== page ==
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Am I a "Real" Single Mom?


A few months ago, I posted an article to my personal Facebook page celebrating National Single Parent’s Day. Single parents and non-single parents alike reposted the article across the web to honor the many single parents they knew and celebrated. It was a love-fest and I was proud to be a part of it, especially because at that time I was the Senior Editor of the magazine the article had been published in.

Imagine my surprise, then, when an acquaintance—an adoptive single mom—commented on my post, cautioning me to “think twice before you say you're a single parent. The simple truth is, you're not a ‘single mom.’”

I am not a single mom.

Because I co-parent, because I am fortunate enough to have gotten divorced from a man who takes his parenting very seriously, because I share custody and receive child support according to the law, I was told that I am not a single mom.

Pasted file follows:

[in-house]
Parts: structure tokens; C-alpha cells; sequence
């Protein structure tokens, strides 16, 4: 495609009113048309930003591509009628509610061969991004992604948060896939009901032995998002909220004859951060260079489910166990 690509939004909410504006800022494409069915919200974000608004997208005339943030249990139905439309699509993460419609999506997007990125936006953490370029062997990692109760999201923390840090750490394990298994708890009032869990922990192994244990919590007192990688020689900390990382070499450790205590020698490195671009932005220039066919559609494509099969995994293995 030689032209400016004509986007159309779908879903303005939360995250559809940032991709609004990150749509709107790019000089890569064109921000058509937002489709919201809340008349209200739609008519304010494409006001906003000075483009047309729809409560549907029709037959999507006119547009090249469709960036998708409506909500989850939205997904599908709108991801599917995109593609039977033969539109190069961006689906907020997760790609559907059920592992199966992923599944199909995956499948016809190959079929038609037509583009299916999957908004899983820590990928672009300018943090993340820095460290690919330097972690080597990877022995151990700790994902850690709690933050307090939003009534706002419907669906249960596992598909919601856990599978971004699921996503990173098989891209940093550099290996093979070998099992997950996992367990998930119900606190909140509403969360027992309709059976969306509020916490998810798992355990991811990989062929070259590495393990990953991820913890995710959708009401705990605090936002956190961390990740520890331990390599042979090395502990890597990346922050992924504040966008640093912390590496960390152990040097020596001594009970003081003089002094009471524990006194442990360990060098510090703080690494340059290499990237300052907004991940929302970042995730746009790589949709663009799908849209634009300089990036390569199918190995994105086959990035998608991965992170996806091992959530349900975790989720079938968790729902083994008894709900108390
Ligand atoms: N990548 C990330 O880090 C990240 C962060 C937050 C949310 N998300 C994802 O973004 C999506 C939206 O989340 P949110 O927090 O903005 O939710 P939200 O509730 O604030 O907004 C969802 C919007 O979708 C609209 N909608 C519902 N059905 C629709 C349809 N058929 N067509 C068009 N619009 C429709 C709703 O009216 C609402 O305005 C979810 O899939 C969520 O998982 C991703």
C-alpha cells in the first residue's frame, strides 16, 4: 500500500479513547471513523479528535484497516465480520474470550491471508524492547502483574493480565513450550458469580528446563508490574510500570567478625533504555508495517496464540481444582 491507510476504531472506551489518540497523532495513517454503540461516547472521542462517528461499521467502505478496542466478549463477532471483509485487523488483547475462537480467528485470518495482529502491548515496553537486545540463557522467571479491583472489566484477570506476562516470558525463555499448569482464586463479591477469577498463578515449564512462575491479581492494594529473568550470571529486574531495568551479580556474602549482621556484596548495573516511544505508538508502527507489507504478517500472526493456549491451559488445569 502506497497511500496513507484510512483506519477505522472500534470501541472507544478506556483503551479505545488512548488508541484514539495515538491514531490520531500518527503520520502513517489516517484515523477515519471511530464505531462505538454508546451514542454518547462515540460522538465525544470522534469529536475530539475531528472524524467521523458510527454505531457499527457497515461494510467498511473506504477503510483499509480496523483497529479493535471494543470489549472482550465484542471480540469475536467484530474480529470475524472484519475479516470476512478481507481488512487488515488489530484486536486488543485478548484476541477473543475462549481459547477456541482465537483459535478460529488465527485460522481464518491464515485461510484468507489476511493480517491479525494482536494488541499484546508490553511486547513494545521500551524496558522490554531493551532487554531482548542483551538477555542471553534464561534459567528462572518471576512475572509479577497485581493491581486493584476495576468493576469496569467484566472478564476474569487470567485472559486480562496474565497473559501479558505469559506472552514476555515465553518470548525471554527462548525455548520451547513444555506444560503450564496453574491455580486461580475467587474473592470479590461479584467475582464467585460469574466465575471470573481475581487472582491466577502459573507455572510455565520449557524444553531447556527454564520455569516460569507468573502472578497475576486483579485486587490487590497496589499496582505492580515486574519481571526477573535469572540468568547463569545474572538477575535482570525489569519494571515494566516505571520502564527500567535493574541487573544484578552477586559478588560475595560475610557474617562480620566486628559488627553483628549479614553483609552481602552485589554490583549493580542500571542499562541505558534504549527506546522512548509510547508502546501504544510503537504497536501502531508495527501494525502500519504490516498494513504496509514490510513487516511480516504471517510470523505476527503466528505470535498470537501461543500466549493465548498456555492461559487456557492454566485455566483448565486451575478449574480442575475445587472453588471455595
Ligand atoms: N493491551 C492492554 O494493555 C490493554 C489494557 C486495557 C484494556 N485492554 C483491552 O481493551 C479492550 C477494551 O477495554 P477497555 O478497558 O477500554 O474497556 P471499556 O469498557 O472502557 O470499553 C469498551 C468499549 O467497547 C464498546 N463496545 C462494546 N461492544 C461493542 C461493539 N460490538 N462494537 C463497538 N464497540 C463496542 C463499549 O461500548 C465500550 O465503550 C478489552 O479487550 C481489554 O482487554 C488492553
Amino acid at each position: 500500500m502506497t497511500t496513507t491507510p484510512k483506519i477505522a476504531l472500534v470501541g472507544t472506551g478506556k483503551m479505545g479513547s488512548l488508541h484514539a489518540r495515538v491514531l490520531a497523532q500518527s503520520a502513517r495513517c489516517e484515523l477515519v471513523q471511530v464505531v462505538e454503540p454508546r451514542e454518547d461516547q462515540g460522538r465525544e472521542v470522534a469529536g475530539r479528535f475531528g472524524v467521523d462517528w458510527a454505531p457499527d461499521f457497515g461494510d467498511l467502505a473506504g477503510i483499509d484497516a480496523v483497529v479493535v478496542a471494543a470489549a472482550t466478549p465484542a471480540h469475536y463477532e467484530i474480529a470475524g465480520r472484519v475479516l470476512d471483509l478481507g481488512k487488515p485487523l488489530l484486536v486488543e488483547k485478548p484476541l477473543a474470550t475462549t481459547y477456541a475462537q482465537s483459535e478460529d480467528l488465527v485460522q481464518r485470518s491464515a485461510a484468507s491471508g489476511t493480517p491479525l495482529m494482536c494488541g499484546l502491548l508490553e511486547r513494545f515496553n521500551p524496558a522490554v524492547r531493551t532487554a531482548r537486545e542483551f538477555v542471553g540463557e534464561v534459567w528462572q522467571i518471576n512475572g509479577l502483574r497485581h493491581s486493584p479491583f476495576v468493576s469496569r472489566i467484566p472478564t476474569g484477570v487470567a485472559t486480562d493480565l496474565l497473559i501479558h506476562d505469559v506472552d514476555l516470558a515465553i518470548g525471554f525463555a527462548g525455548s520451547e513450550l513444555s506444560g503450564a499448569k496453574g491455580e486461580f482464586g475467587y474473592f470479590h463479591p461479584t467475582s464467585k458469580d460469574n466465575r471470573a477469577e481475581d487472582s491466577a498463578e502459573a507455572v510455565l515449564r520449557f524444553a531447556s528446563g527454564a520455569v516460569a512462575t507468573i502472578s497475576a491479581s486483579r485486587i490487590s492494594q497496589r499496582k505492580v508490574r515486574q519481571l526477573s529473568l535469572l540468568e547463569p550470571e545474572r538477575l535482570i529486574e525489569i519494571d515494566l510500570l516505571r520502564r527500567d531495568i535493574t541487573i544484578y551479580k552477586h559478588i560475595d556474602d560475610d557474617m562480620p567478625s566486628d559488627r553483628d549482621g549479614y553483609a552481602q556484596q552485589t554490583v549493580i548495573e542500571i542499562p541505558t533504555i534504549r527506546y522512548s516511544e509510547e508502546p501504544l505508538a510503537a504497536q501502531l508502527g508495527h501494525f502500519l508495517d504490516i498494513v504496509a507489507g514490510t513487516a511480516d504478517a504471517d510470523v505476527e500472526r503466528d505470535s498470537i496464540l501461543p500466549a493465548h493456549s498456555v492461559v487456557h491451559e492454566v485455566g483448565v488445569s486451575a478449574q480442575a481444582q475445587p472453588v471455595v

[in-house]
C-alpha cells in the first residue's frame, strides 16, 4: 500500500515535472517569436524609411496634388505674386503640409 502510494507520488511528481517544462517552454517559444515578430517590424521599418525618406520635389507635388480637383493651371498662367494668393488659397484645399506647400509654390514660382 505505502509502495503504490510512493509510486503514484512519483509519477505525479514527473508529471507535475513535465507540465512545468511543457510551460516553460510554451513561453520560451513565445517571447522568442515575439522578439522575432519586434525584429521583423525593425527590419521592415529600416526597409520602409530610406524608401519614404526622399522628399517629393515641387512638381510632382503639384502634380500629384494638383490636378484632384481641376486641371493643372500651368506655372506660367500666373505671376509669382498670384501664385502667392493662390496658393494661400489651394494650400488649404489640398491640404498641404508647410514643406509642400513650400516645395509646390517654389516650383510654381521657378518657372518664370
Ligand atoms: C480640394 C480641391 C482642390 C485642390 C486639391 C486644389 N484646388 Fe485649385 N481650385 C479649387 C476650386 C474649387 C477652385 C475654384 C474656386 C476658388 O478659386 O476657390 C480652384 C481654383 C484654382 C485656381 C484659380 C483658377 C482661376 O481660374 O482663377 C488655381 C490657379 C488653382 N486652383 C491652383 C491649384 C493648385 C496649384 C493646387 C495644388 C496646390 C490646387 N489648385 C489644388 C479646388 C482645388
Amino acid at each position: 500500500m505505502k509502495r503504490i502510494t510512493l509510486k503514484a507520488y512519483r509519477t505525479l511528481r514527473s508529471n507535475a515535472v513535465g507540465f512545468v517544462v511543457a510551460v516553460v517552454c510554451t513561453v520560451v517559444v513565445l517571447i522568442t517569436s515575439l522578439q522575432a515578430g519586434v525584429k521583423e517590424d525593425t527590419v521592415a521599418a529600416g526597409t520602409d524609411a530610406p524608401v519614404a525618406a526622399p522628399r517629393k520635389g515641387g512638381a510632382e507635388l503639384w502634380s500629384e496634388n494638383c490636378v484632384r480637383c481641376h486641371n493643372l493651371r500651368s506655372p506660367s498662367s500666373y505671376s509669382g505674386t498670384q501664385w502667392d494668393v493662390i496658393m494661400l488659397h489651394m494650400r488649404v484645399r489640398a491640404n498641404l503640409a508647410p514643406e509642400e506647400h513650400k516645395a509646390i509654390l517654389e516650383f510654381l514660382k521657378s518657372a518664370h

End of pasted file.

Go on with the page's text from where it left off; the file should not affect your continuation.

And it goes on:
This hit me hard for many reasons. First and foremost, I have dedicated my entire life to helping single moms. I run a successful coaching practice called Kate Anthony’s Guide to Rockin’ Single Motherhood.  I was at that time the Senior Editor of Solo Parent Magazine. I was raised by a single mom in the 1970s, when almost no one was a single mom. I am widely considered an expert in the field of single parenting. I have written extensively on the subject and have been published in The Huffington Post, MSN Living, among others. I have been interviewed for radio shows, been named one of the best dating coaches in LA because of my work with single moms, and am the go-to person for friends (and friends-of-friends) for advice on both single parenting and divorce.

I am on the front lines of a movement to change the national identity of single motherhood.

Because I am not remarried, the United States Census Bureau counts me as a single mom.

And yet, another single mom told me that I don't count.

Once I got my ego and my hurt feelings in check, I got mad.